The bad news is, there's not much out there in the way of biographical information on Mark Harmon. I guess we can sort of take that to mean something good -- it means there aren't a lot of fan sites out there about Mark, which also means there aren't a lot of gals out there like me drooling all over him. Less competition. The first piece of biographical information I have for you kind of sucks the joy right out of that, however -- Mark's been married since 1987 to Pam Dawber (yup, Mindy from "Mork and Mindy"). But that's really okay. I've said it before and I'll say it again -- I think it's sweet when Boyfriends are married. Even if it does mean they aren't as bright as I once hoped (i.e. because they are too foolish to realize I am much better for them). Mark and Pam also have two sons -- Sean and Ty, both of whom are hitting their pre-teenaged strides right about now. You see? There is a reason why we should feel lucky not to be married to Mark right now. (Note to pre-teen readers: just kidding!)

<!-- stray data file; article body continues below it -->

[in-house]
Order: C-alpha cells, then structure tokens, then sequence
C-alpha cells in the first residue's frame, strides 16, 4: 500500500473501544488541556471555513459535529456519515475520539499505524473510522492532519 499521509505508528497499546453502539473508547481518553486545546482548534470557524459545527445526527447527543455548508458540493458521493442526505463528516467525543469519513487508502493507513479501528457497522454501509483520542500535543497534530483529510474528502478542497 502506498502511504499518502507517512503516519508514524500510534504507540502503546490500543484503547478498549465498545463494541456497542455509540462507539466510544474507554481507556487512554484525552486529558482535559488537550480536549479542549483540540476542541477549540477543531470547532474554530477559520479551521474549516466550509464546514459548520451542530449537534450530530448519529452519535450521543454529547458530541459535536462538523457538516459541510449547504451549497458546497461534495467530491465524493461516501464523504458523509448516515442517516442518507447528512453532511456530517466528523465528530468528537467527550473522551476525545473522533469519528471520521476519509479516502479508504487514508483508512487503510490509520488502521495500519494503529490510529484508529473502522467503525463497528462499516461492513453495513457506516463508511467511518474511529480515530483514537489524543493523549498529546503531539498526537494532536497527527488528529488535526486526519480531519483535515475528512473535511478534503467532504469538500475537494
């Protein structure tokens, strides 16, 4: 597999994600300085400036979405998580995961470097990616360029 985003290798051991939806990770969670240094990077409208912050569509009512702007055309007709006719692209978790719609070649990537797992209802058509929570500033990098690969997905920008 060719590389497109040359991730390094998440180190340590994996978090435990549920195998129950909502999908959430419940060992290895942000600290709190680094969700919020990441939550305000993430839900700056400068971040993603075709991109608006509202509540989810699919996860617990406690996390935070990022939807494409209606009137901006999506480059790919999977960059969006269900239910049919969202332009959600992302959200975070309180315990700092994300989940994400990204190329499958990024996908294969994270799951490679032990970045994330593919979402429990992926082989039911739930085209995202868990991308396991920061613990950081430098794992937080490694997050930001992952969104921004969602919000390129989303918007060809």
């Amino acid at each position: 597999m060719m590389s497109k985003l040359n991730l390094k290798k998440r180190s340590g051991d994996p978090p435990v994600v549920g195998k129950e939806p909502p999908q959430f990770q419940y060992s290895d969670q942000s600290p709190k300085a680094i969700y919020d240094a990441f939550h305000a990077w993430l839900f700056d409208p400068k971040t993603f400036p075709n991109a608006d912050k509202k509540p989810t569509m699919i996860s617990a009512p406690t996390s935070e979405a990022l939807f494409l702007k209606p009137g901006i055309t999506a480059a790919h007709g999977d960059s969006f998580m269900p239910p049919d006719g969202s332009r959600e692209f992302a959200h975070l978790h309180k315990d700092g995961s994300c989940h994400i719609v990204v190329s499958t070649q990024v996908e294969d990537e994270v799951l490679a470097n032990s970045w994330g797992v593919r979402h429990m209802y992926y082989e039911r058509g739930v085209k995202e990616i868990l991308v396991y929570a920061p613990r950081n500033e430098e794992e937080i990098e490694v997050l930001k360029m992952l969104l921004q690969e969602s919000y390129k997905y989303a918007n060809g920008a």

Mark was born in Burbank, California on September 2, 1951. His mother was an actress and his father was a professional football player -- the combination resulted in Mark, a hunky actor who used to play college football. Mark has two sisters as well -- one is a famous model and the other is, I gather, a black sheep (all I really know is that Mark and Pam sued for custody of that sister's youngest son. I think she was married to a rock star, which can't possibly have helped much.).